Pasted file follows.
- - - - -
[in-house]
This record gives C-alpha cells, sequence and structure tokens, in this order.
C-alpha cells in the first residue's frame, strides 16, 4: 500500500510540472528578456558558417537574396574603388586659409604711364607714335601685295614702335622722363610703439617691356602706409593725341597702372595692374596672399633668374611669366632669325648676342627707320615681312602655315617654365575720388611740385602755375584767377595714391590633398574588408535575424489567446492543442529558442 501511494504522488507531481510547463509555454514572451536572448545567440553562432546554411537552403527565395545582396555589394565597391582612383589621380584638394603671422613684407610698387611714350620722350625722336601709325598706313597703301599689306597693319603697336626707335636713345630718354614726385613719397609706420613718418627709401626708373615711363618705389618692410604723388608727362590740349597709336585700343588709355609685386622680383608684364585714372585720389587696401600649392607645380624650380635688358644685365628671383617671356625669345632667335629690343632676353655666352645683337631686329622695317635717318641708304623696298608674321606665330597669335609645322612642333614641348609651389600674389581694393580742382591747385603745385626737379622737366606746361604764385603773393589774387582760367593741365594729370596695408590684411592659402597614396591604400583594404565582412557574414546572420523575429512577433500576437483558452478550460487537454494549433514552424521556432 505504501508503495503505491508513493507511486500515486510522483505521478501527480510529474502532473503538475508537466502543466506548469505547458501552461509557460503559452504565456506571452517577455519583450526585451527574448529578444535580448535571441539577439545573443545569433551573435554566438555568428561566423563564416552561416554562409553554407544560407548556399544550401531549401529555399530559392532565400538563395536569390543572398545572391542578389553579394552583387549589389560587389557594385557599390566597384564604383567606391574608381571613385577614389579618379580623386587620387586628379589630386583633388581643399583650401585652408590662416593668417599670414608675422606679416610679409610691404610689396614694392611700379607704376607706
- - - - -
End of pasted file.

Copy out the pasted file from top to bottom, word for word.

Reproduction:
[in-house]
This record gives C-alpha cells, sequence and structure tokens, in this order.
C-alpha cells in the first residue's frame, strides 16, 4: 500500500510540472528578456558558417537574396574603388586659409604711364607714335601685295614702335622722363610703439617691356602706409593725341597702372595692374596672399633668374611669366632669325648676342627707320615681312602655315617654365575720388611740385602755375584767377595714391590633398574588408535575424489567446492543442529558442 501511494504522488507531481510547463509555454514572451536572448545567440553562432546554411537552403527565395545582396555589394565597391582612383589621380584638394603671422613684407610698387611714350620722350625722336601709325598706313597703301599689306597693319603697336626707335636713345630718354614726385613719397609706420613718418627709401626708373615711363618705389618692410604723388608727362590740349597709336585700343588709355609685386622680383608684364585714372585720389587696401600649392607645380624650380635688358644685365628671383617671356625669345632667335629690343632676353655666352645683337631686329622695317635717318641708304623696298608674321606665330597669335609645322612642333614641348609651389600674389581694393580742382591747385603745385626737379622737366606746361604764385603773393589774387582760367593741365594729370596695408590684411592659402597614396591604400583594404565582412557574414546572420523575429512577433500576437483558452478550460487537454494549433514552424521556432 505504501508503495503505491508513493507511486500515486510522483505521478501527480510529474502532473503538475508537466502543466506548469505547458501552461509557460503559452504565456506571452517577455519583450526585451527574448529578444535580448535571441539577439545573443545569433551573435554566438555568428561566423563564416552561416554562409553554407544560407548556399544550401531549401529555399530559392532565400538563395536569390543572398545572391542578389553579394552583387549589389560587389557594385557599390566597384564604383567606391574608381571613385577614389579618379580623386587620387586628379589630386583633388581643399583650401585652408590662416593668417599670414608675422606679416610679409610691404610689396614694392611700379607704376607706